Detention camps are concentration camps
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In June it was finally settled, the short-term detention centers run by the U.S. Border Patrol were—quite technically—concentration camps. While they are not the extermination camps of the Holocaust, the rounding up and mass incarceration of people who haven’t seen a judge fits the definition exactly, according to expert Andrea Pitzer. The legal definition of concentration camps are “places of forced relocation of civilians into detention on the basis of group identity.”
But then the debate stalled out before getting to the broader context. The prison camps are not just an anomaly from a nativist Trump administration, they are something that has been happening for years and years. I’m not only referring to short-term Border Patrol detention, but also the mass round-up, incarceration, expulsion, and banishment of non-citizens that has been happening in a sustained way in the United States since the 1990s, and through a variety of huge operations before then. And it’s not something that is just limited to the United States. While the concentration camp may vary from country to country, it is one of the cornerstones of a global border system designed to arrest and confine uprooted, displaced, and dispossessed people. Many are on the move because of the current global economic and political system (globalization and the free market neoliberal economic model) that has long privileged the wealthy elite and protected the interests of multinational corporations, all else be damned.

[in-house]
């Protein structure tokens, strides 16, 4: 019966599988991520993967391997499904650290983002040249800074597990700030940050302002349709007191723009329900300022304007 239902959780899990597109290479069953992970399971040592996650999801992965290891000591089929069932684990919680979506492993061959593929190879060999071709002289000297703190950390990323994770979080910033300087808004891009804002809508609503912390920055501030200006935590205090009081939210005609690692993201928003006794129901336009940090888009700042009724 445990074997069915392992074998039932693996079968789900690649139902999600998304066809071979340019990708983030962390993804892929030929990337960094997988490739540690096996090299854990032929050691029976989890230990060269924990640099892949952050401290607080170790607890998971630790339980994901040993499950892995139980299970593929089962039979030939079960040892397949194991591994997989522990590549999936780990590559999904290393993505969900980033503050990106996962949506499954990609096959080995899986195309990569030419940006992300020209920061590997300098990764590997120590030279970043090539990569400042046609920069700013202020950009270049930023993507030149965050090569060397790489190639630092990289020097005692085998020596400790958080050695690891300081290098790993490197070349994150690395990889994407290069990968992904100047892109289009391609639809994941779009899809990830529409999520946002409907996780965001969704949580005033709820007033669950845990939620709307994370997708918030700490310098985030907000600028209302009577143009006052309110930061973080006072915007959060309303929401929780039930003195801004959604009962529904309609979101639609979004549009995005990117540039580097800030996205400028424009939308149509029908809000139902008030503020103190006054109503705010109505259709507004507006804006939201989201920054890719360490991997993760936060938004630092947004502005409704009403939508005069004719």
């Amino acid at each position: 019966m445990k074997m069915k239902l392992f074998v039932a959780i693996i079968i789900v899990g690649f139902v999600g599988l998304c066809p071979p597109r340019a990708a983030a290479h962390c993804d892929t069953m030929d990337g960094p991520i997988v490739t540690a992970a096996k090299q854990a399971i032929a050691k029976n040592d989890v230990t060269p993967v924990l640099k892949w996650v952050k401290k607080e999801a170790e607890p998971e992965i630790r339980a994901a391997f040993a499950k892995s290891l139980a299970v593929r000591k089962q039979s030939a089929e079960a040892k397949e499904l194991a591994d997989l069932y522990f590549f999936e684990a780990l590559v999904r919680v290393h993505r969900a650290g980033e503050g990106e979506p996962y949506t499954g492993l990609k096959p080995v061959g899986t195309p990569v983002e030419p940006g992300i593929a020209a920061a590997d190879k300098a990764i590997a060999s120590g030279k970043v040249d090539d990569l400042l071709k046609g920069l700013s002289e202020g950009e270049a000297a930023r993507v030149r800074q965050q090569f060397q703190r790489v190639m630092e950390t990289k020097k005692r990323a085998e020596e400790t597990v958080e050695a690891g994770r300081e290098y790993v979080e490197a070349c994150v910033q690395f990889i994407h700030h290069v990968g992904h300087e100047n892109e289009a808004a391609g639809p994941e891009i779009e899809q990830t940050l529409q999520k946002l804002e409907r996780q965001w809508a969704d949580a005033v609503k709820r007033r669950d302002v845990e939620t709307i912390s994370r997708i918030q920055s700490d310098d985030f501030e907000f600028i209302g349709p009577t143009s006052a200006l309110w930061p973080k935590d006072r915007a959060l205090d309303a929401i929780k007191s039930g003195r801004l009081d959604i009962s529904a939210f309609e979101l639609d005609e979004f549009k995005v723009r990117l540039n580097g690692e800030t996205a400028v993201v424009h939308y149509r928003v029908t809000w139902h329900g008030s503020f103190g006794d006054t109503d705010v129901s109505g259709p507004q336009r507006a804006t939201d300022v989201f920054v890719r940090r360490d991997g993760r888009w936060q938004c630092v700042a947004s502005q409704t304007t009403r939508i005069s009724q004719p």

The Global Detention Project, for example, has identified more than 2,000 detention centers worldwide. While those numbers are in fluctuation (and thus unreliable) given the constant closure and opening of such prisons—when seen visually on a map, these detention centers cluster in and around the United States, Europe, and Australia. Worldwide, there are more than 70 border walls, billions upon billions of dollars worth of surveillance technology—from sophisticated cameras to biometrics such as facial recognition—and tens of thousands of armed agents, police, and soldiers guarding the dividing lines between the Global North and Global South tasked with arresting unauthorized people. From the United States to Europe to Australia, but also from Mexico to Libya to Papua New Guinea the planet has prison camps crammed with tens of thousands of people—many forcibly separated from their families—who dared to cross a border. There is a violent global war on migrants.